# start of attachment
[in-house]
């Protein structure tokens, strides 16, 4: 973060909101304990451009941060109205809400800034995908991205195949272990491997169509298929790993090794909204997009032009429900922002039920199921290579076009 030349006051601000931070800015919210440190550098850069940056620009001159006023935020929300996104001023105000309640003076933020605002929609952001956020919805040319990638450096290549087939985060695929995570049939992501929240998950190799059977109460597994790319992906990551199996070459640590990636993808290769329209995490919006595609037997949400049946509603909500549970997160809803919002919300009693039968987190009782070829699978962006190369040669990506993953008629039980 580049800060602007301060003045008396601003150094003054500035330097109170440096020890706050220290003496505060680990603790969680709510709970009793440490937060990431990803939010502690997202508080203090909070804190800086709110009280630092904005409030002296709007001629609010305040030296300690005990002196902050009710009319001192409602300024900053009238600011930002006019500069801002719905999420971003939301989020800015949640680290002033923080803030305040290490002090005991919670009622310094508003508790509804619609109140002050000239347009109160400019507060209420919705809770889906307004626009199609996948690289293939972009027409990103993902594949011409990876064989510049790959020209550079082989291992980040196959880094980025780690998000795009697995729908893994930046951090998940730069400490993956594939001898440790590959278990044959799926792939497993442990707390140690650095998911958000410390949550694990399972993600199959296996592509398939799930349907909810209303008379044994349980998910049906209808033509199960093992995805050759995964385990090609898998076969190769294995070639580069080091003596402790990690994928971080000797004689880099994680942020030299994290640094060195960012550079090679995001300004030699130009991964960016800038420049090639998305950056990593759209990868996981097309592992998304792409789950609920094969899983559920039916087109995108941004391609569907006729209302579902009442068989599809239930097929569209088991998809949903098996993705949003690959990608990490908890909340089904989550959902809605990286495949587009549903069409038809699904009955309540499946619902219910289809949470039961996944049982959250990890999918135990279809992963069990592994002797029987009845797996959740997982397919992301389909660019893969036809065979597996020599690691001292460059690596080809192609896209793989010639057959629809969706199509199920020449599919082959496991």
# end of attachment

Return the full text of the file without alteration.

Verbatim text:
[in-house]
């Protein structure tokens, strides 16, 4: 973060909101304990451009941060109205809400800034995908991205195949272990491997169509298929790993090794909204997009032009429900922002039920199921290579076009 030349006051601000931070800015919210440190550098850069940056620009001159006023935020929300996104001023105000309640003076933020605002929609952001956020919805040319990638450096290549087939985060695929995570049939992501929240998950190799059977109460597994790319992906990551199996070459640590990636993808290769329209995490919006595609037997949400049946509603909500549970997160809803919002919300009693039968987190009782070829699978962006190369040669990506993953008629039980 580049800060602007301060003045008396601003150094003054500035330097109170440096020890706050220290003496505060680990603790969680709510709970009793440490937060990431990803939010502690997202508080203090909070804190800086709110009280630092904005409030002296709007001629609010305040030296300690005990002196902050009710009319001192409602300024900053009238600011930002006019500069801002719905999420971003939301989020800015949640680290002033923080803030305040290490002090005991919670009622310094508003508790509804619609109140002050000239347009109160400019507060209420919705809770889906307004626009199609996948690289293939972009027409990103993902594949011409990876064989510049790959020209550079082989291992980040196959880094980025780690998000795009697995729908893994930046951090998940730069400490993956594939001898440790590959278990044959799926792939497993442990707390140690650095998911958000410390949550694990399972993600199959296996592509398939799930349907909810209303008379044994349980998910049906209808033509199960093992995805050759995964385990090609898998076969190769294995070639580069080091003596402790990690994928971080000797004689880099994680942020030299994290640094060195960012550079090679995001300004030699130009991964960016800038420049090639998305950056990593759209990868996981097309592992998304792409789950609920094969899983559920039916087109995108941004391609569907006729209302579902009442068989599809239930097929569209088991998809949903098996993705949003690959990608990490908890909340089904989550959902809605990286495949587009549903069409038809699904009955309540499946619902219910289809949470039961996944049982959250990890999918135990279809992963069990592994002797029987009845797996959740997982397919992301389909660019893969036809065979597996020599690691001292460059690596080809192609896209793989010639057959629809969706199509199920020449599919082959496991």